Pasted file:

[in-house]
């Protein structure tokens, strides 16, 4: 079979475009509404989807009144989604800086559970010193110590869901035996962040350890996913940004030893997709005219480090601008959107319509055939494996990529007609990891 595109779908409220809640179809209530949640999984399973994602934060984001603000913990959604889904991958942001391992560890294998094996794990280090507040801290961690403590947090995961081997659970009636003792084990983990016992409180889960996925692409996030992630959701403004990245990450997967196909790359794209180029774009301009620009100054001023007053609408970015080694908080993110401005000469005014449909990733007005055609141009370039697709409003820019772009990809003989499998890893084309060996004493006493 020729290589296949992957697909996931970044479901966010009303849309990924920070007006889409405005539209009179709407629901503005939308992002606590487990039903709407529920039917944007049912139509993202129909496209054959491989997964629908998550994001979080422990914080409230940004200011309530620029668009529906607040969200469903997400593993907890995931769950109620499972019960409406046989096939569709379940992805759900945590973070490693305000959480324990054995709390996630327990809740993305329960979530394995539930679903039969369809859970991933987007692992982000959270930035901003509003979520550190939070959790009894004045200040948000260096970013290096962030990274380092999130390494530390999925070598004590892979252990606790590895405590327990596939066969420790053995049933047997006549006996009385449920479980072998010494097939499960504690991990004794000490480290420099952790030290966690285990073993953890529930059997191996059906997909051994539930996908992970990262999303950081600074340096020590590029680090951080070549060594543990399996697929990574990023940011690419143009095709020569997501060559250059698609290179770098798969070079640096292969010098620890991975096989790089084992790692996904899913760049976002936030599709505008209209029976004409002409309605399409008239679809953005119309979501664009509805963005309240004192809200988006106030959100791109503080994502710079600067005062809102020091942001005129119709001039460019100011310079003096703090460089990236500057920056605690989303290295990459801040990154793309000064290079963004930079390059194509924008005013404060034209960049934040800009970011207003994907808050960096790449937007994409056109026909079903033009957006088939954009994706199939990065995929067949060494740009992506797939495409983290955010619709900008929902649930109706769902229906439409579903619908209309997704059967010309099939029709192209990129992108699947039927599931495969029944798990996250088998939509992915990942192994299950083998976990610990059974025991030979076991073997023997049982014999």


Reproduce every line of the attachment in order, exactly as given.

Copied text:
[in-house]
């Protein structure tokens, strides 16, 4: 079979475009509404989807009144989604800086559970010193110590869901035996962040350890996913940004030893997709005219480090601008959107319509055939494996990529007609990891 595109779908409220809640179809209530949640999984399973994602934060984001603000913990959604889904991958942001391992560890294998094996794990280090507040801290961690403590947090995961081997659970009636003792084990983990016992409180889960996925692409996030992630959701403004990245990450997967196909790359794209180029774009301009620009100054001023007053609408970015080694908080993110401005000469005014449909990733007005055609141009370039697709409003820019772009990809003989499998890893084309060996004493006493 020729290589296949992957697909996931970044479901966010009303849309990924920070007006889409405005539209009179709407629901503005939308992002606590487990039903709407529920039917944007049912139509993202129909496209054959491989997964629908998550994001979080422990914080409230940004200011309530620029668009529906607040969200469903997400593993907890995931769950109620499972019960409406046989096939569709379940992805759900945590973070490693305000959480324990054995709390996630327990809740993305329960979530394995539930679903039969369809859970991933987007692992982000959270930035901003509003979520550190939070959790009894004045200040948000260096970013290096962030990274380092999130390494530390999925070598004590892979252990606790590895405590327990596939066969420790053995049933047997006549006996009385449920479980072998010494097939499960504690991990004794000490480290420099952790030290966690285990073993953890529930059997191996059906997909051994539930996908992970990262999303950081600074340096020590590029680090951080070549060594543990399996697929990574990023940011690419143009095709020569997501060559250059698609290179770098798969070079640096292969010098620890991975096989790089084992790692996904899913760049976002936030599709505008209209029976004409002409309605399409008239679809953005119309979501664009509805963005309240004192809200988006106030959100791109503080994502710079600067005062809102020091942001005129119709001039460019100011310079003096703090460089990236500057920056605690989303290295990459801040990154793309000064290079963004930079390059194509924008005013404060034209960049934040800009970011207003994907808050960096790449937007994409056109026909079903033009957006088939954009994706199939990065995929067949060494740009992506797939495409983290955010619709900008929902649930109706769902229906439409579903619908209309997704059967010309099939029709192209990129992108699947039927599931495969029944798990996250088998939509992915990942192994299950083998976990610990059974025991030979076991073997023997049982014999």